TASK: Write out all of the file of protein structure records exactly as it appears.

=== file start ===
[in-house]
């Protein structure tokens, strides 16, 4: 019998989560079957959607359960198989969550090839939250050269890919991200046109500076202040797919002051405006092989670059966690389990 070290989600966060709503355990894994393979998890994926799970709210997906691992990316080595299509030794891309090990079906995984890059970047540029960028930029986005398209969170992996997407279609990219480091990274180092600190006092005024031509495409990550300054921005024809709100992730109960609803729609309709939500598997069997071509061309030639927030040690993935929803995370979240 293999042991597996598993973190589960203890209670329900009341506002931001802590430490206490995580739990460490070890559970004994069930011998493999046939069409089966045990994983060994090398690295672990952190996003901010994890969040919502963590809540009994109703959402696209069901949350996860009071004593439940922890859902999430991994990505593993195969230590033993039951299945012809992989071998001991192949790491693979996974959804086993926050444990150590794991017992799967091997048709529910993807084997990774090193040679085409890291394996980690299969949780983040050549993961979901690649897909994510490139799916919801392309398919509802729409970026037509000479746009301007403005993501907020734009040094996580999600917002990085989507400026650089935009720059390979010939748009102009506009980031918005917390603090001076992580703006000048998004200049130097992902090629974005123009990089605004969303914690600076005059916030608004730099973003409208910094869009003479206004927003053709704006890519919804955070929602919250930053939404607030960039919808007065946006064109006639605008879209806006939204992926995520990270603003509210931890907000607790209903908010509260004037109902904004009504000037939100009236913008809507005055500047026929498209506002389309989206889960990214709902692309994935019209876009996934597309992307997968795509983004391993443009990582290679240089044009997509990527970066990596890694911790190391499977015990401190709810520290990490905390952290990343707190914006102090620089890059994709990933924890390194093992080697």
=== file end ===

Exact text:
[in-house]
């Protein structure tokens, strides 16, 4: 019998989560079957959607359960198989969550090839939250050269890919991200046109500076202040797919002051405006092989670059966690389990 070290989600966060709503355990894994393979998890994926799970709210997906691992990316080595299509030794891309090990079906995984890059970047540029960028930029986005398209969170992996997407279609990219480091990274180092600190006092005024031509495409990550300054921005024809709100992730109960609803729609309709939500598997069997071509061309030639927030040690993935929803995370979240 293999042991597996598993973190589960203890209670329900009341506002931001802590430490206490995580739990460490070890559970004994069930011998493999046939069409089966045990994983060994090398690295672990952190996003901010994890969040919502963590809540009994109703959402696209069901949350996860009071004593439940922890859902999430991994990505593993195969230590033993039951299945012809992989071998001991192949790491693979996974959804086993926050444990150590794991017992799967091997048709529910993807084997990774090193040679085409890291394996980690299969949780983040050549993961979901690649897909994510490139799916919801392309398919509802729409970026037509000479746009301007403005993501907020734009040094996580999600917002990085989507400026650089935009720059390979010939748009102009506009980031918005917390603090001076992580703006000048998004200049130097992902090629974005123009990089605004969303914690600076005059916030608004730099973003409208910094869009003479206004927003053709704006890519919804955070929602919250930053939404607030960039919808007065946006064109006639605008879209806006939204992926995520990270603003509210931890907000607790209903908010509260004037109902904004009504000037939100009236913008809507005055500047026929498209506002389309989206889960990214709902692309994935019209876009996934597309992307997968795509983004391993443009990582290679240089044009997509990527970066990596890694911790190391499977015990401190709810520290990490905390952290990343707190914006102090620089890059994709990933924890390194093992080697």